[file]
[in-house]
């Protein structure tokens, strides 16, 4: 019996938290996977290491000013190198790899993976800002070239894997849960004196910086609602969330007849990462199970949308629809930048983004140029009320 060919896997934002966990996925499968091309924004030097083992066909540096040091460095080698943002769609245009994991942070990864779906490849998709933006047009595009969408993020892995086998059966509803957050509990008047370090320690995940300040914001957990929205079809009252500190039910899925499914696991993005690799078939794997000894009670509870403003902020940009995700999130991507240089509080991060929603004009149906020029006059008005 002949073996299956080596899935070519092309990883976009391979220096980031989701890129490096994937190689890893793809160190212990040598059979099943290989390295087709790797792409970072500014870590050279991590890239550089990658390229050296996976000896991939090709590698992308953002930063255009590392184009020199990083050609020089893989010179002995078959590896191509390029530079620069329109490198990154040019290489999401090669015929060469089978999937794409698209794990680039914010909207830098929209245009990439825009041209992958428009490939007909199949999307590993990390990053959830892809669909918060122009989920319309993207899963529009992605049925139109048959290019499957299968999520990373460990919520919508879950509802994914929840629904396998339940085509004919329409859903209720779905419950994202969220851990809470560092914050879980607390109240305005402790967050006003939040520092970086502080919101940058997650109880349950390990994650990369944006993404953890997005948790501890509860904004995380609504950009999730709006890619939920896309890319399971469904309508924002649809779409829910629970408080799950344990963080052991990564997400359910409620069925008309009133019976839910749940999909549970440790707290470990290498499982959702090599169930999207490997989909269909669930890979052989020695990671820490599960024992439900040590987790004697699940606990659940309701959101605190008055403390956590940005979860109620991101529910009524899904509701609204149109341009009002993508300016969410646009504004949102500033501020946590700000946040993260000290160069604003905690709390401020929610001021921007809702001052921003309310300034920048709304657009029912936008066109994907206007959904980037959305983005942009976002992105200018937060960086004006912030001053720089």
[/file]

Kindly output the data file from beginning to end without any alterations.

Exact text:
[in-house]
């Protein structure tokens, strides 16, 4: 019996938290996977290491000013190198790899993976800002070239894997849960004196910086609602969330007849990462199970949308629809930048983004140029009320 060919896997934002966990996925499968091309924004030097083992066909540096040091460095080698943002769609245009994991942070990864779906490849998709933006047009595009969408993020892995086998059966509803957050509990008047370090320690995940300040914001957990929205079809009252500190039910899925499914696991993005690799078939794997000894009670509870403003902020940009995700999130991507240089509080991060929603004009149906020029006059008005 002949073996299956080596899935070519092309990883976009391979220096980031989701890129490096994937190689890893793809160190212990040598059979099943290989390295087709790797792409970072500014870590050279991590890239550089990658390229050296996976000896991939090709590698992308953002930063255009590392184009020199990083050609020089893989010179002995078959590896191509390029530079620069329109490198990154040019290489999401090669015929060469089978999937794409698209794990680039914010909207830098929209245009990439825009041209992958428009490939007909199949999307590993990390990053959830892809669909918060122009989920319309993207899963529009992605049925139109048959290019499957299968999520990373460990919520919508879950509802994914929840629904396998339940085509004919329409859903209720779905419950994202969220851990809470560092914050879980607390109240305005402790967050006003939040520092970086502080919101940058997650109880349950390990994650990369944006993404953890997005948790501890509860904004995380609504950009999730709006890619939920896309890319399971469904309508924002649809779409829910629970408080799950344990963080052991990564997400359910409620069925008309009133019976839910749940999909549970440790707290470990290498499982959702090599169930999207490997989909269909669930890979052989020695990671820490599960024992439900040590987790004697699940606990659940309701959101605190008055403390956590940005979860109620991101529910009524899904509701609204149109341009009002993508300016969410646009504004949102500033501020946590700000946040993260000290160069604003905690709390401020929610001021921007809702001052921003309310300034920048709304657009029912936008066109994907206007959904980037959305983005942009976002992105200018937060960086004006912030001053720089």